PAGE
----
Combustion is responsible for 80% of our current energy supply and will remain to be extremely important in future due to its extremely high power-density. However, the utilized fuels will change more and more from fossil fuels to sustainable fuels like biofuels, solar fuels and metal fuels. To understand the underlying physical and chemical processes and to control them in such a way that the processes are ultra-clean and highly efficient is highly motivating.
One of the newly concieved ways to generate energy involves rethinking the way we use metals. People deal with metals every day and it may be hard to imagine that metals can replace hydrocarbon fuels. However, recent research has indicated that there are huge opportunities for a carbon-free, sustainable energy cycle based on metal fuels, that can supply power and heat when and where needed. In order to make fast oxidation of metals possible, they should be used as small (micron-sized) particles. In that case, they generate flame structures similar to those of gaseous fuels. In a large grant supported by the European Research Council, TU/e is searching for 6 PhD students who, together, will develop a sound fundamental understanding of such flames from first principles. This new multi-scale framework for the modelling of metal fuels is to be supported by a wide variety of (laser-diagnostic) measurement techniques. The project consists of 3 parts and each part has an experimental and a numerical component:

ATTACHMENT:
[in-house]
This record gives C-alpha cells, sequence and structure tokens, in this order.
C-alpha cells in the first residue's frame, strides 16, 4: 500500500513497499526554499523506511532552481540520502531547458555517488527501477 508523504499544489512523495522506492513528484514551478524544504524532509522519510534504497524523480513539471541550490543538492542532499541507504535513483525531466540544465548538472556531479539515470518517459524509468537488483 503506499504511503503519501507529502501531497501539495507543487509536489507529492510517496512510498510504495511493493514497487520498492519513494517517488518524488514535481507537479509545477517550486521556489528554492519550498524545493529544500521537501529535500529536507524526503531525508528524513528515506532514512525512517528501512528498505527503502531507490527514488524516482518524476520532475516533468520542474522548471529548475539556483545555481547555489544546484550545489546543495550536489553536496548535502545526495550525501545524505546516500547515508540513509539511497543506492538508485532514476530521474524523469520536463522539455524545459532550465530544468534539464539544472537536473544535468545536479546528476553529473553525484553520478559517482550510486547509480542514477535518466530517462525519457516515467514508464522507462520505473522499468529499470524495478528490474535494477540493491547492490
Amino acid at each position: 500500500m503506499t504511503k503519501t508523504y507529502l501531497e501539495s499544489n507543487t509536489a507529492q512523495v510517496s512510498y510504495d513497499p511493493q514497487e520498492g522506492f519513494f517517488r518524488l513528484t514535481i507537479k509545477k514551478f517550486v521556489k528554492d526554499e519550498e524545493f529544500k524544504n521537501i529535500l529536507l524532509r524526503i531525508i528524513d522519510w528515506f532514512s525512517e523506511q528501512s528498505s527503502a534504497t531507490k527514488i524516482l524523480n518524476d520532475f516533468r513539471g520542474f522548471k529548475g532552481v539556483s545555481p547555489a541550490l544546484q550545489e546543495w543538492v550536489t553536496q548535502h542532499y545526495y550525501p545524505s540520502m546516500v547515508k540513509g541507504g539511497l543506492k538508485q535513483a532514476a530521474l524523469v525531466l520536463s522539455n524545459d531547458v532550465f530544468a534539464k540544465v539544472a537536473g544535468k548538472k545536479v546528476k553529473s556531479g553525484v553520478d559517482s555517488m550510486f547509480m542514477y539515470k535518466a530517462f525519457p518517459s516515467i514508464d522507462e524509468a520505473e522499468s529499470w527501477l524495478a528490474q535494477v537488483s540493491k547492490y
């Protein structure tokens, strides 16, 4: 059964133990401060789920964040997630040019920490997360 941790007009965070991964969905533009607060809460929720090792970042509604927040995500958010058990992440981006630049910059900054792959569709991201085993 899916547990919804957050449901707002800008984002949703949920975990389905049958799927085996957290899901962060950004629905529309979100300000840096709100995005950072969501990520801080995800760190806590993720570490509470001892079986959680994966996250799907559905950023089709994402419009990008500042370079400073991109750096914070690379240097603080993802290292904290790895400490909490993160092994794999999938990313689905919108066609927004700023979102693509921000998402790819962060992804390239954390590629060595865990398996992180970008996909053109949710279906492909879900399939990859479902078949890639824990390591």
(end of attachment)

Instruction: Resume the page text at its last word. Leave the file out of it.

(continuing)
Qualification of applicant
We are looking for 3 recently graduated, talented, enthusiastic candidates with excellent experimental and communication skills, holding an MSc in Mechanical Engineering, Aerospace Engineering, Applied Physics or equivalent, with a solid background in thermo- and fluid dynamics. A strong interest in energy conversion methods in the energy transition is required. The experimental work will focus on laboratory-scale metal powder flames, dedicated for detailed studies of combustion characteristics using a variety of mainly optical diagnostics. Thus, experience in laser-based, optical diagnostics is a benefit. It is the intention that every position will lead to a PhD degree.
The Power & Flow section within Mechanical Engineering focuses on clean and efficient combustion and process technology, to cater for fast-growing energy demands. We are also seeing increased use of biofuels, and eventually the emergence of fuels derived from sustainable sources, such as solar and metal fuels. Optimizing combustion and process devices, in combination with different fuel formulations to minimize undesired emissions and maximize thermal efficiency, is essential to supporting both of these developments.
The metal combustion research is concerned with a novel type of fuels: metal powders that have a tremendously high energy density and can act as a major carbon-free energy carrier for the long term. Within the group we develop the combustion science and technology of metal powder, including solid handling for separation and regeneration through chemical reduction using renewable hydrogen. The group has a unique research infrastructure, both from an experimental and computational perspective. The group has a world-wide reputation on experimental and numerical tackling of combustion problems (in particular the Heat Flux Method and the Flamelet Generated Manifolds technique).
More information about Eindhoven University of Technology and Mechanical Engineering Department, can be found on https://www.tue.nl/en Information of the involved research group can be found here: https://www.tue.nl/en/research/research-groups/power-flow.
Candidates can get more information about this position from Prof. dr. Philip de Goey, e-mail: email@example.com.
For more information regarding recruitment please contact: hrservices.Gemini@tue.nl .